There are some nice places that are easy to get to from the Parkway. The area north of Spruce Pine
    (don't try to ride into Spruce Pine!) and south of Boone has a lot of interesting places that are
    relatively easy to get to from the Parkway. South of Spruce Pine, the Parkway is, except for
    Asheville and maybe Waynesville (that requires riding more than ten miles on the shoulder of an
    expressway and climbing more than 500 feet, but it isn't a bad ride and the town is nice), pretty
    remote riding. North of Boone is very pretty country, but, until you get almost to the Virgina
    border, There aren't many places to divert. Near the border you do have opportunities for
    diversion, but, unless you want to do some serious climbing, you are restricted to the towns right
    on the Parkway.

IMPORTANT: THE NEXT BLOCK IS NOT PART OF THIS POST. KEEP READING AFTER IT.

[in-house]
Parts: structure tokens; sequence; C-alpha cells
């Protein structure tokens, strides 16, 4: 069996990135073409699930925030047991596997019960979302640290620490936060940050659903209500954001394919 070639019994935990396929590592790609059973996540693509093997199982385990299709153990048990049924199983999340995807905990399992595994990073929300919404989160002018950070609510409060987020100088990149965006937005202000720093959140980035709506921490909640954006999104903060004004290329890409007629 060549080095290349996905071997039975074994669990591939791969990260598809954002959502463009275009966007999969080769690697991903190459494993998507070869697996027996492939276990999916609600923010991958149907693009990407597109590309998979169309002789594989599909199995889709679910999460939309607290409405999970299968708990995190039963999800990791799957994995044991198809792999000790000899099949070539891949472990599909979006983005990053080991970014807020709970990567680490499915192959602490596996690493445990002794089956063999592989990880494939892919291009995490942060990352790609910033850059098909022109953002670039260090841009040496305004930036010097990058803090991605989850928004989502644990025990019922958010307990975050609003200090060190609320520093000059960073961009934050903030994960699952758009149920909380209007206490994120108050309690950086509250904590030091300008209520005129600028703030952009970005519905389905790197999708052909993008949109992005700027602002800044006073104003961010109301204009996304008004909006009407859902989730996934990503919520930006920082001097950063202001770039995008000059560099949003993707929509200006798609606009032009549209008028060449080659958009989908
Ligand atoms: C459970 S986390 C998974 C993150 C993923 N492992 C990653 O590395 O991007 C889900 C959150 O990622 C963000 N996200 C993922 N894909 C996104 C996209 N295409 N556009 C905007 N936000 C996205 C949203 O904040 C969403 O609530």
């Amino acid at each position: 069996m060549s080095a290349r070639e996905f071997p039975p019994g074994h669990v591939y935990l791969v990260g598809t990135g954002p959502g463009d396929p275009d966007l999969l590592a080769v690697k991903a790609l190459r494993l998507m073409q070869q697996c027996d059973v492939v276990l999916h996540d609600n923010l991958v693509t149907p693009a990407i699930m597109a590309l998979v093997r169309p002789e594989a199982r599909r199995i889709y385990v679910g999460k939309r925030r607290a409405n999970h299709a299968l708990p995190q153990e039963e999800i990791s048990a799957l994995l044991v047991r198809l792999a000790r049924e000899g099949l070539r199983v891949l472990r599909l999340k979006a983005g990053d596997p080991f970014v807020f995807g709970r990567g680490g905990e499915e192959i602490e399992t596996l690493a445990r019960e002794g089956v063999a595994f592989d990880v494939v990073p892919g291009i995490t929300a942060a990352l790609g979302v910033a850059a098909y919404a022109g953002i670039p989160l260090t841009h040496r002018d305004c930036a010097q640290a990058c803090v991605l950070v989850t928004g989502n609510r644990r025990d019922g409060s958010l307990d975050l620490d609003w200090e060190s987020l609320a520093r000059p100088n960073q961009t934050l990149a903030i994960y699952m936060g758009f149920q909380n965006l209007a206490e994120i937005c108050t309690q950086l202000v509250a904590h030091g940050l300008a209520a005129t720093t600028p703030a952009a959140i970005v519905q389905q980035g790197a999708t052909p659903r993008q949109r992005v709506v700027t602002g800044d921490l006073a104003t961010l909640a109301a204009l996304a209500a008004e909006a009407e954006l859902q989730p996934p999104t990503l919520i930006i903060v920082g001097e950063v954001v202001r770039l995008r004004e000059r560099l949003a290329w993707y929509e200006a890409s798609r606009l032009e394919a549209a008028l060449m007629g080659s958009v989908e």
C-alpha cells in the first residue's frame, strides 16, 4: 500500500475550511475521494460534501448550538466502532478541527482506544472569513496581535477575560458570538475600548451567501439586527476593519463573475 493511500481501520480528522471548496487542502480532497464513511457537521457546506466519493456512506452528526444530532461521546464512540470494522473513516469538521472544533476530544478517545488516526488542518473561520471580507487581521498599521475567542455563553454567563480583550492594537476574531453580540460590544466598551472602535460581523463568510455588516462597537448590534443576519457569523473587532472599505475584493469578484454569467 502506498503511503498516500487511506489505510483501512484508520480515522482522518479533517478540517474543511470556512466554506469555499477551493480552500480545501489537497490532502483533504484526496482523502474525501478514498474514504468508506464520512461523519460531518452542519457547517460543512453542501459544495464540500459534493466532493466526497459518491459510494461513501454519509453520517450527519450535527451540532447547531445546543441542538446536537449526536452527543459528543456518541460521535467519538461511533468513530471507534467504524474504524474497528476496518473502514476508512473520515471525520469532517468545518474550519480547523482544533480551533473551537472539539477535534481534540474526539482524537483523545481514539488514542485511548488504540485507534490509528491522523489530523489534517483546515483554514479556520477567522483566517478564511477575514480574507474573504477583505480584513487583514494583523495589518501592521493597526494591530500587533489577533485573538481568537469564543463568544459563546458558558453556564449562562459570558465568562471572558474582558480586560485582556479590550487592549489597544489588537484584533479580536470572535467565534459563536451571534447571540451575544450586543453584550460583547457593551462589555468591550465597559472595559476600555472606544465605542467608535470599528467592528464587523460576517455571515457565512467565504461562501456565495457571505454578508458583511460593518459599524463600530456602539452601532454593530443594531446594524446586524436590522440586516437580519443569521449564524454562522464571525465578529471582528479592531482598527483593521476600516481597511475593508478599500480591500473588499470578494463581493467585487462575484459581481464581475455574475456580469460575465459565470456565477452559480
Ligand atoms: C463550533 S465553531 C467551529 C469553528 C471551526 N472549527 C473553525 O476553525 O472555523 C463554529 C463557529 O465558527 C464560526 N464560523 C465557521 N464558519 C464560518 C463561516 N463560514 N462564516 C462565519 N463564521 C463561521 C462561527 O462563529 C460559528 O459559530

I'm not sure what you mean by "a mix of riders abilities," but none of the Parkway is easy to ride,
    and some parts, e.g. the sections around Asheville, are quite challenging. Riding from the south end
    of the Parkway to Asheville is 80 miles with something close to 10000 feet of climbing and no
    service for the first 65 miles. Going north from Asheville is a little easier, but there is still
    about a mile of climbing in the first fifty miles and it is that far to the first services.

    There really are no routes that parallel this part of the Parkway in either direction. I was riding
    on the Parkway yesterday. It is closed to motorized traffic just north of Asheville and, as I rode
    around the barrier that blocks the Parkway, a car came up from the south. The women in the car were
    headed to Boone and didn't realize that the Parkway was closed. They asked me how they could get to
    Boone. I sent them down to I-40 and then back up to the Parkway on 221 from Marion. That is a long
    way out of the way with a lot of climbing, but it is the closest to a parallel route. You could do
    it on a bike, but you'd have to ride some dirt roads to get down to Old Fort. The other option is to
    go north and then east through Burnsville on 19E, but that route is even less bike friendly.

    Sorry not to be of more help,

    Mark <http://www.cs.unca.edu/~boyd/bicycling.html